.Yet the ring is still an object, however powerful, and its evil is impersonal as well as focused on the bearer. So in terms of less monolithic but still potent antagonists that the heroes can fight, enter the Lord of the Nazgul, aka the Witch-King of Angmar, and Saruman, a wizard sent to oppose Sauron (along with Gandalf) who ends falling beneath his sway. 

The Lord of the Nazgul plays a significant part in the first and third books in the trilogy. In The Fellowship of the Ring, he leads the Nazgul's (the nine Black Riders') terrifying pursuit of the hobbits, which is only stopped, after many close calls and narrow escapes, by the power of Rivendell. 

Lord of the Nazgul
.Much later, in The Return of the King, he commands the equally frightening assault on Minas Tirith, which only fails by the narrowest of margins, in large part because he meets his own long-prophesied end -- "not by the hand of man" but by the sword of Eowyn, a woman, and the dagger of Merry, a hobbit.

Any of you who have read the books or watched the film will know Eowyn and Merry's desperate, against-the-odds fight is heart-stirring stuff -- and one we can engage in deeply, which (of course) is why the story grips us.

Saruman the White
.Saruman fulfills a very similar roll in the trilogy's second book, The Two Towers.  At first he, too, is a distant figure, one that has unleashed rampaging armies of super-orcs (the fighting Uruk-hai) on Sauron's behalf. A series of alarms, pursuits, and battles follows, but at the end Saruman is defeated and held to account. The Witch King, and ultimately Sauron and the ring, are destroyed but with Saruman, the reader sees the consequences of a villain's defeat and fall.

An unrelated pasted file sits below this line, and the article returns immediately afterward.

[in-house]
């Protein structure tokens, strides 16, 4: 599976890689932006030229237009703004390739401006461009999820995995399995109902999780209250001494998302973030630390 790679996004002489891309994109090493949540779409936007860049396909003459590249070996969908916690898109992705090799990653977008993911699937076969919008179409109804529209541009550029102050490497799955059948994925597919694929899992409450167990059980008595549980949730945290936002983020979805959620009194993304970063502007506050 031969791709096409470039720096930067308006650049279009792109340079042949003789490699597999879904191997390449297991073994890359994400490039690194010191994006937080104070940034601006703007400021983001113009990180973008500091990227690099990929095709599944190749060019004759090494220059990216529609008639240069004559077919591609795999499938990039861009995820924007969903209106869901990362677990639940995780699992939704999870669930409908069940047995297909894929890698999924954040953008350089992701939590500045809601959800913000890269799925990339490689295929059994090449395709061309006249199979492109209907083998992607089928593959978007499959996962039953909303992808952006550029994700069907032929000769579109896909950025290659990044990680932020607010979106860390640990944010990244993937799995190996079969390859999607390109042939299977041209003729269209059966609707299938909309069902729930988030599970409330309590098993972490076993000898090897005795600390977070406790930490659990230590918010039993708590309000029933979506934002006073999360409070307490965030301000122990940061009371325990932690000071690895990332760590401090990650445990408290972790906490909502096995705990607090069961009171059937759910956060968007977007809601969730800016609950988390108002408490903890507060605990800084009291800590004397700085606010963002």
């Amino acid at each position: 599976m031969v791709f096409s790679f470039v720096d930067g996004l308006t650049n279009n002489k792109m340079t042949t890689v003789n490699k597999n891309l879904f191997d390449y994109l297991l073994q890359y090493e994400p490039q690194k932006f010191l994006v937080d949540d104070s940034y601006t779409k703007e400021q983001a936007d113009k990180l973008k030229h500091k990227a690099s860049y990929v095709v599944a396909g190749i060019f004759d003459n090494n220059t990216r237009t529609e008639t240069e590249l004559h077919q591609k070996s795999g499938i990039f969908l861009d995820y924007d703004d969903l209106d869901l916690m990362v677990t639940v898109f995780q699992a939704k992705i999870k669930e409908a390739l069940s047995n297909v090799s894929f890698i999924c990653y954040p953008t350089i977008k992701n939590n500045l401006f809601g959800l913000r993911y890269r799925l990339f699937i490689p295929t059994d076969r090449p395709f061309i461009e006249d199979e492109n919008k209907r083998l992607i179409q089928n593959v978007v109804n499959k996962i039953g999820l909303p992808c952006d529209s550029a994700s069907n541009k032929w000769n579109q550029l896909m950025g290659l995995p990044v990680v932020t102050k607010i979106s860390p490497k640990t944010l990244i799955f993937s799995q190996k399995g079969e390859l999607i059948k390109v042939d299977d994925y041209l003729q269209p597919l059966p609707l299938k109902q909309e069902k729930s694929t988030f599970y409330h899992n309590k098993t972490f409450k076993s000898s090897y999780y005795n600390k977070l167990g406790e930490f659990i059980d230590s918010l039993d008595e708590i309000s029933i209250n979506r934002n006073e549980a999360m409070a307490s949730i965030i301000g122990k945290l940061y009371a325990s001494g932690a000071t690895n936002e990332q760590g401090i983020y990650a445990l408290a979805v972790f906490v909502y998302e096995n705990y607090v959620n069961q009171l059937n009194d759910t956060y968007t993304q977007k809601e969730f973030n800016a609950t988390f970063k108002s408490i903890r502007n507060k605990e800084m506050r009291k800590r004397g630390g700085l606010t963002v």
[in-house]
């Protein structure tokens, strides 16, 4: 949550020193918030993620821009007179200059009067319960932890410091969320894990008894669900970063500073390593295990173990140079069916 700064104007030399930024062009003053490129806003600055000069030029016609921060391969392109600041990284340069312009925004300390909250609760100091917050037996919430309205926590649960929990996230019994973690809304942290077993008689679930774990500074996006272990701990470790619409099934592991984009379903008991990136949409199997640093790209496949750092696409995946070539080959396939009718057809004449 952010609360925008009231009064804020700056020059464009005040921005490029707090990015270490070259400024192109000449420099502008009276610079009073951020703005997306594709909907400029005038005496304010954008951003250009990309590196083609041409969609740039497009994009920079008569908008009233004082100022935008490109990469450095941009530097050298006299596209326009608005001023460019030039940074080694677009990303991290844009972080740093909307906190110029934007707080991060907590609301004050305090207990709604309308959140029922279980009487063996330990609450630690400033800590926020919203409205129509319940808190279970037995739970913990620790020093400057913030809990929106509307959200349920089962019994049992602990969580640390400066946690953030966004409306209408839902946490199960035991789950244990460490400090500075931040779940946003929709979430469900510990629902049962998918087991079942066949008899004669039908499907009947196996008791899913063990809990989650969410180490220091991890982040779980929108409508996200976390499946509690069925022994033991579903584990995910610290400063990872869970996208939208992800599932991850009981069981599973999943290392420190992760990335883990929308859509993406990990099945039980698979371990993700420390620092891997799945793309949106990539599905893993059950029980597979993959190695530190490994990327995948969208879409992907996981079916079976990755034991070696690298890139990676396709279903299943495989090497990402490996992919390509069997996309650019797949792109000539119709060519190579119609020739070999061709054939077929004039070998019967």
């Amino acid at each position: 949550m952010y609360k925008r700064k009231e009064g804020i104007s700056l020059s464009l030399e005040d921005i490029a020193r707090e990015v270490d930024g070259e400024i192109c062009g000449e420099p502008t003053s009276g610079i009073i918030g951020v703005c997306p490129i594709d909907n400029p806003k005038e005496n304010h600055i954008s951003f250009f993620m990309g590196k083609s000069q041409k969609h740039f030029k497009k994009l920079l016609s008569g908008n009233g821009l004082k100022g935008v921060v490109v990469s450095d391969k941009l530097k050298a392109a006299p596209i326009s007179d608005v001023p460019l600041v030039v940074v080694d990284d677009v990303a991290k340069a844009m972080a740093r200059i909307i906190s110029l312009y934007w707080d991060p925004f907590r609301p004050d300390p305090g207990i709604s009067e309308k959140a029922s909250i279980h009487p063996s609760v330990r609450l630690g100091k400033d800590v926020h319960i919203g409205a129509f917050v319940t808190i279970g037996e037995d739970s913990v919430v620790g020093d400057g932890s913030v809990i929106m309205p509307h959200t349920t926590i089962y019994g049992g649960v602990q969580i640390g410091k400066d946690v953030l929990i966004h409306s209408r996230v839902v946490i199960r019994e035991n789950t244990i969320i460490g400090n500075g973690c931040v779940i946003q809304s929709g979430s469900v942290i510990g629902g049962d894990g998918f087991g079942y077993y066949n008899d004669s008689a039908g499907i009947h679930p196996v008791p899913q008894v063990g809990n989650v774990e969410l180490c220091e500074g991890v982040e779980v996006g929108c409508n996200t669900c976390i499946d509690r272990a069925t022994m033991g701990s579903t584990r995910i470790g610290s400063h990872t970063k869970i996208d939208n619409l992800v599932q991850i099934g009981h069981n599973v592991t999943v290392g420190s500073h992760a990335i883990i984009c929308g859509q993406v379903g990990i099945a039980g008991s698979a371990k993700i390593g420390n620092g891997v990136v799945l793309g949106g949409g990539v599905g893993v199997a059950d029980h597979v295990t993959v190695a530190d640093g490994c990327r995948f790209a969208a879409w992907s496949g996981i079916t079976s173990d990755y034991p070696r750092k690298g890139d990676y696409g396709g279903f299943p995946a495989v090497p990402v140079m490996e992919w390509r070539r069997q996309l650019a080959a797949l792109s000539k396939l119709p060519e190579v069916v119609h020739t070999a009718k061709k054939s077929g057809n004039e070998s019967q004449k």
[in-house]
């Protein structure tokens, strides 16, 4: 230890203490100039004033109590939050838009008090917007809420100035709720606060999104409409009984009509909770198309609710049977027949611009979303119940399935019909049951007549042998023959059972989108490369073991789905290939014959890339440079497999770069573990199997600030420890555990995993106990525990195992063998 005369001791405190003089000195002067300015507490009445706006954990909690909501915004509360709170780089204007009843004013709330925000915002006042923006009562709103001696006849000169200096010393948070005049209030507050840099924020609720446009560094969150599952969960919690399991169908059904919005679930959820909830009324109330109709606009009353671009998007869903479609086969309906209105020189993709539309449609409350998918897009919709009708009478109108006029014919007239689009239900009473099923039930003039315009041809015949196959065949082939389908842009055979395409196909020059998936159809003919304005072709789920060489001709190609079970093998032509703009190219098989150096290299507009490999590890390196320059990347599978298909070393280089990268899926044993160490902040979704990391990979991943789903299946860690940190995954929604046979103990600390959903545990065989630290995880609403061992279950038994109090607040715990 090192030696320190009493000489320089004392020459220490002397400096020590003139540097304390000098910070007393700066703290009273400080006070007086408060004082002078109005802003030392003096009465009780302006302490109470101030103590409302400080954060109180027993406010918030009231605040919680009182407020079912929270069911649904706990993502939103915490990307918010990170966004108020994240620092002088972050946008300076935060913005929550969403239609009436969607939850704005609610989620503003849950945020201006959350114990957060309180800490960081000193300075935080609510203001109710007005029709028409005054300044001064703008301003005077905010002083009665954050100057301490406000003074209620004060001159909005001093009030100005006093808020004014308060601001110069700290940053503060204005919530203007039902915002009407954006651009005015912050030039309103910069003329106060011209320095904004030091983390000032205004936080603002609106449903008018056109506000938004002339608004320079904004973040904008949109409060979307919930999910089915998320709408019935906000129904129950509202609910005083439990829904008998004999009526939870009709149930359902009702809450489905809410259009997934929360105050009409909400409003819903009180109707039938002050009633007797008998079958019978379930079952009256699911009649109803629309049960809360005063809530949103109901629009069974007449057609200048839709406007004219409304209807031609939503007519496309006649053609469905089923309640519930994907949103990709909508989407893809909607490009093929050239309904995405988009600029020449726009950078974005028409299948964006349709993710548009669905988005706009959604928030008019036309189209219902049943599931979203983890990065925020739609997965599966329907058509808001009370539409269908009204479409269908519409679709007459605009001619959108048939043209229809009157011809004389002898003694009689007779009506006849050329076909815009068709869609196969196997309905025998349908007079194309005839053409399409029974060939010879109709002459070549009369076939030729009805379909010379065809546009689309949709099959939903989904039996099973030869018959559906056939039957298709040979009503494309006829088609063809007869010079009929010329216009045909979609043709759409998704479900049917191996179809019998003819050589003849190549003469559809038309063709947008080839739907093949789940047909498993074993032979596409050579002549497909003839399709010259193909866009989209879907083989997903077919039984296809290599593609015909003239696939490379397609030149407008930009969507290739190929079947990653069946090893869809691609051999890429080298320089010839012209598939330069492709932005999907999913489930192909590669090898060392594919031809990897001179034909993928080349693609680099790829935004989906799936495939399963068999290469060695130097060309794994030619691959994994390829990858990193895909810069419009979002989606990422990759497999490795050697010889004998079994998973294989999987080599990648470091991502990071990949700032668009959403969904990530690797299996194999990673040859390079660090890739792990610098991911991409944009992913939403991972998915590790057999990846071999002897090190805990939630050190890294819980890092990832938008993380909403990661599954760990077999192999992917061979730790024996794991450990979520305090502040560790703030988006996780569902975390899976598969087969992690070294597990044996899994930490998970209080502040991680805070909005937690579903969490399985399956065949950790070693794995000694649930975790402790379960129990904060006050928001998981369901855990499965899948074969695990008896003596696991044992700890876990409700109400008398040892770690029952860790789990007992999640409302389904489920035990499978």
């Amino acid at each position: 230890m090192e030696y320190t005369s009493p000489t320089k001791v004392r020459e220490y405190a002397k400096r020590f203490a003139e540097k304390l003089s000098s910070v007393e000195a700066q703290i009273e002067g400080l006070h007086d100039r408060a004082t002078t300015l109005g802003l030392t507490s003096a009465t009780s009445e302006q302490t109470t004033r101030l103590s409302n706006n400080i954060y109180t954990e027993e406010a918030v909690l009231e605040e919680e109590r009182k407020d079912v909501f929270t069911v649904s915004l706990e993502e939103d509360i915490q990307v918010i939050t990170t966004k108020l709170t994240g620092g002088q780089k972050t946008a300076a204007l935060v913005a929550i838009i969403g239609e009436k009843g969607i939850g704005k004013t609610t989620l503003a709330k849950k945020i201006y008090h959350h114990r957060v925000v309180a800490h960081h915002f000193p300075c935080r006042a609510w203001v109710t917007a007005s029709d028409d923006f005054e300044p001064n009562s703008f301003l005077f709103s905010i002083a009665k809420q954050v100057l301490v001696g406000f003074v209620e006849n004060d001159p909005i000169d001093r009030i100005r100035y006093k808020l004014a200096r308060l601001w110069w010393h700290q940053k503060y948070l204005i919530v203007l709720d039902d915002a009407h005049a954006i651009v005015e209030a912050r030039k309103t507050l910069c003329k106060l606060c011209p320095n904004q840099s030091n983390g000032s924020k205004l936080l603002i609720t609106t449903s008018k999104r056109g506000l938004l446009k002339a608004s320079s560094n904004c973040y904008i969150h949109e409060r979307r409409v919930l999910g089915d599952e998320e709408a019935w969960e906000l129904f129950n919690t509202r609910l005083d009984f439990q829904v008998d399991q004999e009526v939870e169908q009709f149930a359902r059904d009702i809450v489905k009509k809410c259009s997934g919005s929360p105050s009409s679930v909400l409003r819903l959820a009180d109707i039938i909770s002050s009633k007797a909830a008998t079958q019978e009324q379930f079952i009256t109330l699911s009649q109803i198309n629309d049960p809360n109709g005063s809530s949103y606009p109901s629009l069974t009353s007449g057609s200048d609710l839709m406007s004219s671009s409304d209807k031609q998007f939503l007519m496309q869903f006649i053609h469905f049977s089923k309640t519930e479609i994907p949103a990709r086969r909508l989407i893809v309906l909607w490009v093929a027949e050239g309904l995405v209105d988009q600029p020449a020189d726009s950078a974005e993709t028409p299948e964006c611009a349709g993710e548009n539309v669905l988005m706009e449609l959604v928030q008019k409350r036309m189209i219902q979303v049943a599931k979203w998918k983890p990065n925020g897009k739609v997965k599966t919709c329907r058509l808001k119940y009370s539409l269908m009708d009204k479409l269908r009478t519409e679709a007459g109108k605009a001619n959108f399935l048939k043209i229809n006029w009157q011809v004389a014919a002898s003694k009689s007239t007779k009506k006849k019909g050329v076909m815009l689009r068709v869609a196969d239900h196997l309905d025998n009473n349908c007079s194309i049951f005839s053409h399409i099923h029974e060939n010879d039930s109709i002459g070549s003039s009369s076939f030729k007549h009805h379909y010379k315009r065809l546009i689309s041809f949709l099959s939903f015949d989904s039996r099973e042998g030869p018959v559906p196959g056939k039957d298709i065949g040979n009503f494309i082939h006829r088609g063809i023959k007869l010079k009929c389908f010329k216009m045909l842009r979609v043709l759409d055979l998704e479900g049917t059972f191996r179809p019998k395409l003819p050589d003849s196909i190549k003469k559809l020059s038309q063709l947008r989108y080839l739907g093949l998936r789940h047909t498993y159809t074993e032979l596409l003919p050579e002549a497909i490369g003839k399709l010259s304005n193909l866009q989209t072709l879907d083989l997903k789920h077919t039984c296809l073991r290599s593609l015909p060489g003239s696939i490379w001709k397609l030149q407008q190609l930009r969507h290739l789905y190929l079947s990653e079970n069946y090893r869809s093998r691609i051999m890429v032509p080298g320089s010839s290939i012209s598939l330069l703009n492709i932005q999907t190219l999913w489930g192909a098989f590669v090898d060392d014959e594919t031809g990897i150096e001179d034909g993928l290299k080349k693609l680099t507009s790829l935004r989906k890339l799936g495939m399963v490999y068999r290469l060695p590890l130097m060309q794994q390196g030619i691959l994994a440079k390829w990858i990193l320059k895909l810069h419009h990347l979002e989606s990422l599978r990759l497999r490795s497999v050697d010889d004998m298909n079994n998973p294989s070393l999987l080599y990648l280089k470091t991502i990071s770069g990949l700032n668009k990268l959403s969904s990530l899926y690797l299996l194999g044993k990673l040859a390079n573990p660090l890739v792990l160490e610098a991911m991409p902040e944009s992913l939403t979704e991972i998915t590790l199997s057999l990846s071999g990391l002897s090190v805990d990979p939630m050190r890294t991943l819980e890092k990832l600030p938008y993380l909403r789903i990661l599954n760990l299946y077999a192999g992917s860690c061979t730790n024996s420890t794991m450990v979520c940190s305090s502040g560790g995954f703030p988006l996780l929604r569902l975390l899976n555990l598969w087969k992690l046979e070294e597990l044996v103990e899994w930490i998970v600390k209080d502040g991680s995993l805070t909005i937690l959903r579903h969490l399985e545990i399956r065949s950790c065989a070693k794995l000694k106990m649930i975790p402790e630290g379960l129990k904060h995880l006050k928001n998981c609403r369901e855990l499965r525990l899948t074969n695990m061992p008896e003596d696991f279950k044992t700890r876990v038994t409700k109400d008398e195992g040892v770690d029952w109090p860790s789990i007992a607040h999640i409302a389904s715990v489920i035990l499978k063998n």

I mentioned orcs, and between Uruk-hai and goblins, trolls and corrupted humans, there are plenty of evil minions in The Lord of the Rings. But when it comes to the pantheon of villains, the fifth and final place goes to Smeagol, better known as Gollum.

.Gollum was corrupted by the ring from the outset, murdering his cousin to acquire it, and subsequently possessed by it. Having lost the ring to Bilbo (Frodo's uncle) in The Hobbit, he is obsessed by the need to recover it, a determination that leads him to Frodo and Sam.

Gollum's villainy is the opposite of Sauron's monolithic power. He is physically small, and while vicious, is also wretched, being a victim of the ring as much as its instrument. Gollum is also the one villain where there is a real possibility, however slender, of redemption -- a narrative arc that is possible because his part is personal, flawed in a way we can comprehend, and very much an active part of the story.